Hennig, a freelance journalist, offers diverse cultural, historical, artistic, and literary perspectives on human hindquarters. He may not have any fundamental aesthetic thesis to propound in this loosely arranged series of vignette-essays, but his conversational touch lightly mocks academia's current obsession with such matters as body theory and the ``gaze.'' In his ongoing contemplation of the S-silhouette and the hourglass figure, Hennig examines, tongue-in-cheek, such aspects of the posterior as its evolution, its depiction in the art of Renoir, Degas, and Toulouse-Lautrec, the comparative movie careers of Marilyn Monroe and Brigitte Bardot, the three varieties of bottom-pinching as practiced in Italy (pizzicato, vivace, and sustenuto), and the medieval blazon, which is an apostrophic verse genre devoted to body parts. Hennig does not neglect the male buttocks, noting representations from the ancient Greeks through Michelangelo and up to GÇricault. One of the odder items that Hennig turns up concerns one theory about the Mona Lisa's ``twisted, slightly idiotic smile,'' which supposedly is a representation of a boy's posterior turned on its side. Throughout, these disquisitions are embellished with literary allusions and quotes from the likes of Baudelaire and Apollinaire, though Hennig sometimes over-relies on certain sources, such as Desmond Morris's The Naked Ape for anthropology and Sir Kenneth Clark's art criticism. The only drawback to this slim, entertaining volume is its Francocentrism: Noted buttocks fanciers Chaucer and Swinburne go unmentioned, although Hennig discusses French slang and advertising campaigns at some length. Although The Rear View often risks glib showiness, its celebration of the derriäre is generally witty, amusing, and literate. (16 pages b&w illustrations, not seen)

Pub Date: April 2, 1997

ISBN: 0-517-70814-0

Page Count: 192

Publisher: Crown

Review Posted Online: May 20, 2010

Kirkus Reviews Issue: Feb. 15, 1997

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This early reader is an excellent introduction to the March on Washington in 1963 and the important role in the march played by Martin Luther King Jr. Ruffin gives the book a good, dramatic start: “August 28, 1963. It is a hot summer day in Washington, D.C. More than 250,00 people are pouring into the city.” They have come to protest the treatment of African-Americans here in the US. With stirring original artwork mixed with photographs of the events (and the segregationist policies in the South, such as separate drinking fountains and entrances to public buildings), Ruffin writes of how an end to slavery didn’t mark true equality and that these rights had to be fought for—through marches and sit-ins and words, particularly those of Dr. King, and particularly on that fateful day in Washington. Within a year the Civil Rights Act of 1964 had been passed: “It does not change everything. But it is a beginning.” Lots of visual cues will help new readers through the fairly simple text, but it is the power of the story that will keep them turning the pages. (Easy reader. 6-8)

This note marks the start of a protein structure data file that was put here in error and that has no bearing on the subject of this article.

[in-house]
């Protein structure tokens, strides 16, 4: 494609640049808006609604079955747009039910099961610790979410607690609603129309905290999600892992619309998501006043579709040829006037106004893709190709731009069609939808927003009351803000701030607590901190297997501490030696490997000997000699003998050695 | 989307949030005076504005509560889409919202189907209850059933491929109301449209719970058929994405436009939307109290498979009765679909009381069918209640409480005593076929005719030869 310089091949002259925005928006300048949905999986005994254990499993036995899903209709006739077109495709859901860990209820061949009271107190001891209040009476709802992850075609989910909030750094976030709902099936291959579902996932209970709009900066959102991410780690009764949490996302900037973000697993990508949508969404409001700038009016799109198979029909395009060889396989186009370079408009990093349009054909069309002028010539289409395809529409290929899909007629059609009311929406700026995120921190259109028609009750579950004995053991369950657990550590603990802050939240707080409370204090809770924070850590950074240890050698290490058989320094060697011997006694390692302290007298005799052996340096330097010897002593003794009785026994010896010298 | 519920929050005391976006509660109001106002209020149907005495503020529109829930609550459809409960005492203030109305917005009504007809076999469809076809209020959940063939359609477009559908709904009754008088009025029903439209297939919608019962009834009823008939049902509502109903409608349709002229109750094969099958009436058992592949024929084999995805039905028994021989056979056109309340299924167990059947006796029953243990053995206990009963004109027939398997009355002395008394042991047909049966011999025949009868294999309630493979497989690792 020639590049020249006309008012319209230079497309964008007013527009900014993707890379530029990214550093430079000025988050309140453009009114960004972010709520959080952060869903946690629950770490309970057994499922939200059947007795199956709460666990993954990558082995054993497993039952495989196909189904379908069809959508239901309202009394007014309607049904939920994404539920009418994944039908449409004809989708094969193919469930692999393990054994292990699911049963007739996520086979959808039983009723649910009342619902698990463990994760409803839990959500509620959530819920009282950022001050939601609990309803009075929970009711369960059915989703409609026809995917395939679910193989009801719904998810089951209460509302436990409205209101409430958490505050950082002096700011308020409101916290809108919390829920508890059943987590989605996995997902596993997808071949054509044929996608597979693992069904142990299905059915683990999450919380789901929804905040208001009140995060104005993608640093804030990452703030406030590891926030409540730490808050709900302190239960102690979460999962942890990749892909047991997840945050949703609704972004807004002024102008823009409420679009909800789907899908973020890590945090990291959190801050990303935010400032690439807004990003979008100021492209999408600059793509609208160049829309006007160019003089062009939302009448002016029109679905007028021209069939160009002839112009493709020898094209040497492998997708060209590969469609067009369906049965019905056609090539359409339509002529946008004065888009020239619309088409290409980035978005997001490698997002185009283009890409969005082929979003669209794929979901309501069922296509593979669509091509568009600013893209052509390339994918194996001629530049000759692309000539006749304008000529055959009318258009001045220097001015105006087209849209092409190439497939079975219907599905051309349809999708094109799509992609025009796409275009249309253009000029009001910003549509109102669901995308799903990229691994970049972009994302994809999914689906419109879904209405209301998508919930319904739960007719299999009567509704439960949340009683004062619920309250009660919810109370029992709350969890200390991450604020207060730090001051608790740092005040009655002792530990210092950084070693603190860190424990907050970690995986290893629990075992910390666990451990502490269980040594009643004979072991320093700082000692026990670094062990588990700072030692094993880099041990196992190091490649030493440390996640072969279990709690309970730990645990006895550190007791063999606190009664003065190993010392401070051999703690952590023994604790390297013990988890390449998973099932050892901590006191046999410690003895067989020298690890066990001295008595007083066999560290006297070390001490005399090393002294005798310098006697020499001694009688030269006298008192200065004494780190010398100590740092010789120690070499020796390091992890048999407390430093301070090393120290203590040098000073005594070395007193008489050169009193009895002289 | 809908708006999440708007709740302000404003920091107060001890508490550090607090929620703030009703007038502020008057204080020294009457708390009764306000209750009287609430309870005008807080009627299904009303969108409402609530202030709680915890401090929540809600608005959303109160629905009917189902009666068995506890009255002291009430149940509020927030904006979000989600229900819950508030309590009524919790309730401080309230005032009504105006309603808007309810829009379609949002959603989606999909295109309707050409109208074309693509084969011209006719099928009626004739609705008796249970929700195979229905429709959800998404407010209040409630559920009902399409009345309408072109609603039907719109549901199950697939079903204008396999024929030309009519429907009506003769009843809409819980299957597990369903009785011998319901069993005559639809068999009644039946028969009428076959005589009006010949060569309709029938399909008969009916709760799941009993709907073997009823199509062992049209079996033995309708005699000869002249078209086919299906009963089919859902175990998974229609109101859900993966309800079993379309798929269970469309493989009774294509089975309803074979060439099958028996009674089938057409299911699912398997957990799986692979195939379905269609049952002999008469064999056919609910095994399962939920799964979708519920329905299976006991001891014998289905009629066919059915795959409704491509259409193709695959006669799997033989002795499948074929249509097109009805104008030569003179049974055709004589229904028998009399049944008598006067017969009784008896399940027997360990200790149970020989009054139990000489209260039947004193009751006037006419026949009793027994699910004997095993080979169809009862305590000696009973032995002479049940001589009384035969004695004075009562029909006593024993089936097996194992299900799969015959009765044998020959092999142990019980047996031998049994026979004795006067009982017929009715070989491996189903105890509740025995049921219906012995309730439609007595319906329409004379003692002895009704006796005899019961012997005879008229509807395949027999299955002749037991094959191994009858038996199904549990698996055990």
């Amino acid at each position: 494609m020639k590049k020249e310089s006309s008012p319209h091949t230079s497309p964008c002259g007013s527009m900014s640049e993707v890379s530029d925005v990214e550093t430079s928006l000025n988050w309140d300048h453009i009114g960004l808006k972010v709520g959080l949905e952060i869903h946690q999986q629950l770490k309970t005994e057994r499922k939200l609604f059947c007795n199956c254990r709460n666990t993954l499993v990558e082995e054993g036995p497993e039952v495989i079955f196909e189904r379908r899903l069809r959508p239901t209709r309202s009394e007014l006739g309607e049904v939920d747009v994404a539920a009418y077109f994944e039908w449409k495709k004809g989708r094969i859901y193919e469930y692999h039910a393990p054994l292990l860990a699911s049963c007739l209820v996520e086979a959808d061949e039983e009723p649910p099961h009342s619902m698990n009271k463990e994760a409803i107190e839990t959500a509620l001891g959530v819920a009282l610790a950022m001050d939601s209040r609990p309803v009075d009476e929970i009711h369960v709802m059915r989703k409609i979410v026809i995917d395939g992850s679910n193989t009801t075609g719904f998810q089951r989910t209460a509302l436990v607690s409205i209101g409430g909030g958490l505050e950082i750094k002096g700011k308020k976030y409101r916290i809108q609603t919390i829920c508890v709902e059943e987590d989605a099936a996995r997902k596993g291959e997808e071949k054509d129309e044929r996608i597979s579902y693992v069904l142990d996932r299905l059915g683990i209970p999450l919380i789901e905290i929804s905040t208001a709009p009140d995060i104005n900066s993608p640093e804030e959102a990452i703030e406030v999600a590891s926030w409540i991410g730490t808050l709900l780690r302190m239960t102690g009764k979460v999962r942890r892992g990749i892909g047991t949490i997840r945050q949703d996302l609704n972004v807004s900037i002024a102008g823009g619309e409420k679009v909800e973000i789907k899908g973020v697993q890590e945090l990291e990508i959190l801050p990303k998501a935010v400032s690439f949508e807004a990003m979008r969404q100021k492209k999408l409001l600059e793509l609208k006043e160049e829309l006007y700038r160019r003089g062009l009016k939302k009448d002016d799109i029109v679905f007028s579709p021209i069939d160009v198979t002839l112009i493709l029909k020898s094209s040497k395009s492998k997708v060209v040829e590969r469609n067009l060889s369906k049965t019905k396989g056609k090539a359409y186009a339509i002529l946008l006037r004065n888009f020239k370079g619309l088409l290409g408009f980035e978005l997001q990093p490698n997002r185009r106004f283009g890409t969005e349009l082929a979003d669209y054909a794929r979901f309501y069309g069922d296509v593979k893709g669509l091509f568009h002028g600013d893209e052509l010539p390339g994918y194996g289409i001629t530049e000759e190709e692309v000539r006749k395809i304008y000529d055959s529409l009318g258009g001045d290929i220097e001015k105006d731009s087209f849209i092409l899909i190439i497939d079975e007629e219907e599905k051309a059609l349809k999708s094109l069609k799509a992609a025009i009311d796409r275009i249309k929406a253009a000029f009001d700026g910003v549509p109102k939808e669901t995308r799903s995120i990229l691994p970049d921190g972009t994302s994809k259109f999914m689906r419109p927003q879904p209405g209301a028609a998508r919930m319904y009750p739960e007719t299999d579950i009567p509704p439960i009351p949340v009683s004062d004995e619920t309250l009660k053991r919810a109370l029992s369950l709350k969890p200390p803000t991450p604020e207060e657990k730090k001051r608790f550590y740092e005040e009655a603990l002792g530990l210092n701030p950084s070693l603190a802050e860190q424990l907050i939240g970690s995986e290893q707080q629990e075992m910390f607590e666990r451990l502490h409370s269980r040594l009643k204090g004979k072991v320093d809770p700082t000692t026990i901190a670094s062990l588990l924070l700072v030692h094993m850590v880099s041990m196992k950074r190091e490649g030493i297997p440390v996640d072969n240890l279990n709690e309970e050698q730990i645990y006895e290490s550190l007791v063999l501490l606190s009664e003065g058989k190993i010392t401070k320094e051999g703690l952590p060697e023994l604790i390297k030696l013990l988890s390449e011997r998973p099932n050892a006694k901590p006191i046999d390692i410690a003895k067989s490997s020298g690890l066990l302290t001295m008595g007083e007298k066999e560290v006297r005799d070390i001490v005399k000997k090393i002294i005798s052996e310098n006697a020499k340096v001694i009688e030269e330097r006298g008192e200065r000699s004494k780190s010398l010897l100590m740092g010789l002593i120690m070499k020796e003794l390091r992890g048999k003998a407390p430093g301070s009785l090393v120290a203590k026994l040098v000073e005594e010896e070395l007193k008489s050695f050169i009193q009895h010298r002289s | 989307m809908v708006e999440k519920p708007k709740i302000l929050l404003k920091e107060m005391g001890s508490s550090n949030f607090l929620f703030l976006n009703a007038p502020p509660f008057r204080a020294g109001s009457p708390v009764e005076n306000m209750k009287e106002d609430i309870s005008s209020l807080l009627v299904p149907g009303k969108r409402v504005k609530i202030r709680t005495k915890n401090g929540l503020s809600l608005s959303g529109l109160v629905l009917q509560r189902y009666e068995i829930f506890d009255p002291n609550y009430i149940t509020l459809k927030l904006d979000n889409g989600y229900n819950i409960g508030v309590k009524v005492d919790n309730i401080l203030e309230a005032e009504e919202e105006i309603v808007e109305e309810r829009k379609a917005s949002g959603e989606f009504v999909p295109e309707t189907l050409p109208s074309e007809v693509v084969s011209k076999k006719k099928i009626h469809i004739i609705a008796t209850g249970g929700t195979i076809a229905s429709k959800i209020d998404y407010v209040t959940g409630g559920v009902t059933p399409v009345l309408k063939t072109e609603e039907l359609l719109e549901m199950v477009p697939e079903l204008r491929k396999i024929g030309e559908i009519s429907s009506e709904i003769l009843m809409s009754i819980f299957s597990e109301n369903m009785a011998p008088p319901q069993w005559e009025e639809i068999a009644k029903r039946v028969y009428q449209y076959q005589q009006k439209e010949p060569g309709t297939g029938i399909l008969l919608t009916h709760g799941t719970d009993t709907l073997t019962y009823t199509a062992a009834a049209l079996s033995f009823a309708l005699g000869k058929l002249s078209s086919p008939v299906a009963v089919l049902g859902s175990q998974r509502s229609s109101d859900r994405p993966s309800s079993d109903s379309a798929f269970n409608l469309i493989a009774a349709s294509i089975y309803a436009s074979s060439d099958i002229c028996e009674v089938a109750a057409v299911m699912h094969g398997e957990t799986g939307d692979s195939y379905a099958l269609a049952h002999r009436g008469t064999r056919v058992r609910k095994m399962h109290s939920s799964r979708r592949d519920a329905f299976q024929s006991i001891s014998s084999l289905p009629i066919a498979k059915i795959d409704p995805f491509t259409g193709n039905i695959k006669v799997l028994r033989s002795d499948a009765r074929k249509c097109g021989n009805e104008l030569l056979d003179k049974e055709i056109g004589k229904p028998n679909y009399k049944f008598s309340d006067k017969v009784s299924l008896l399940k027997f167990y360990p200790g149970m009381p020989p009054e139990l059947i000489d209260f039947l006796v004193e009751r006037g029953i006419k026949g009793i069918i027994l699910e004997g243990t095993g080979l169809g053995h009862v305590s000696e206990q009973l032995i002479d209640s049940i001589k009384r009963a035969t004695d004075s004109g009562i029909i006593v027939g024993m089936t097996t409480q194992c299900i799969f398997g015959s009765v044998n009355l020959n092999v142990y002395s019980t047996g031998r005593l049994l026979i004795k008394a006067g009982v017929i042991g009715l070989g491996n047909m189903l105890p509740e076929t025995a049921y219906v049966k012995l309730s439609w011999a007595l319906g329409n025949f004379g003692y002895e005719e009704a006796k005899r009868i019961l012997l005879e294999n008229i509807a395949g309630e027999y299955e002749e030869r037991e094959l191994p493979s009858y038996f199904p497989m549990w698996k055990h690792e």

Pub Date: Jan. 1, 2001

ISBN: 0-448-42421-5

Page Count: 48

Publisher: Grosset & Dunlap

Review Posted Online: May 20, 2010

Kirkus Reviews Issue: Dec. 1, 2000

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Noted jazz and pop record producer Thiele offers a chatty autobiography. Aided by record-business colleague Golden, Thiele traces his career from his start as a ``pubescent, novice jazz record producer'' in the 1940s through the '50s, when he headed Coral, Dot, and Roulette Records, and the '60s, when he worked for ABC and ran the famous Impulse! jazz label. At Coral, Thiele championed the work of ``hillbilly'' singer Buddy Holly, although the only sessions he produced with Holly were marred by saccharine strings. The producer specialized in more mainstream popsters like the irrepressibly perky Teresa Brewer (who later became his fourth wife) and the bubble-machine muzak-meister Lawrence Welk. At Dot, Thiele was instrumental in recording Jack Kerouac's famous beat- generation ramblings to jazz accompaniment (recordings that Dot's president found ``pornographic''), while also overseeing a steady stream of pop hits. He then moved to the Mafia-controlled Roulette label, where he observed the ``silk-suited, pinky-ringed'' entourage who frequented the label's offices. Incredibly, however, Thiele remembers the famously hard-nosed Morris Levy, who ran the label and was eventually convicted of extortion, as ``one of the kindest, most warm-hearted, and classiest music men I have ever known.'' At ABC/Impulse!, Thiele oversaw the classic recordings of John Coltrane, although he is the first to admit that Coltrane essentially produced his own sessions. Like many producers of the day, Thiele participated in the ownership of publishing rights to some of the songs he recorded; he makes no apology for this practice, which he calls ``entirely appropriate and without any ethical conflicts.'' A pleasant, if not exactly riveting, memoir that will be of most interest to those with a thirst for cocktail-hour stories of the record biz. (25 halftones, not seen)

Pub Date: May 1, 1995

ISBN: 0-19-508629-4

Page Count: 224

Publisher: Oxford Univ.

Review Posted Online: May 20, 2010

Kirkus Reviews Issue: March 1, 1995

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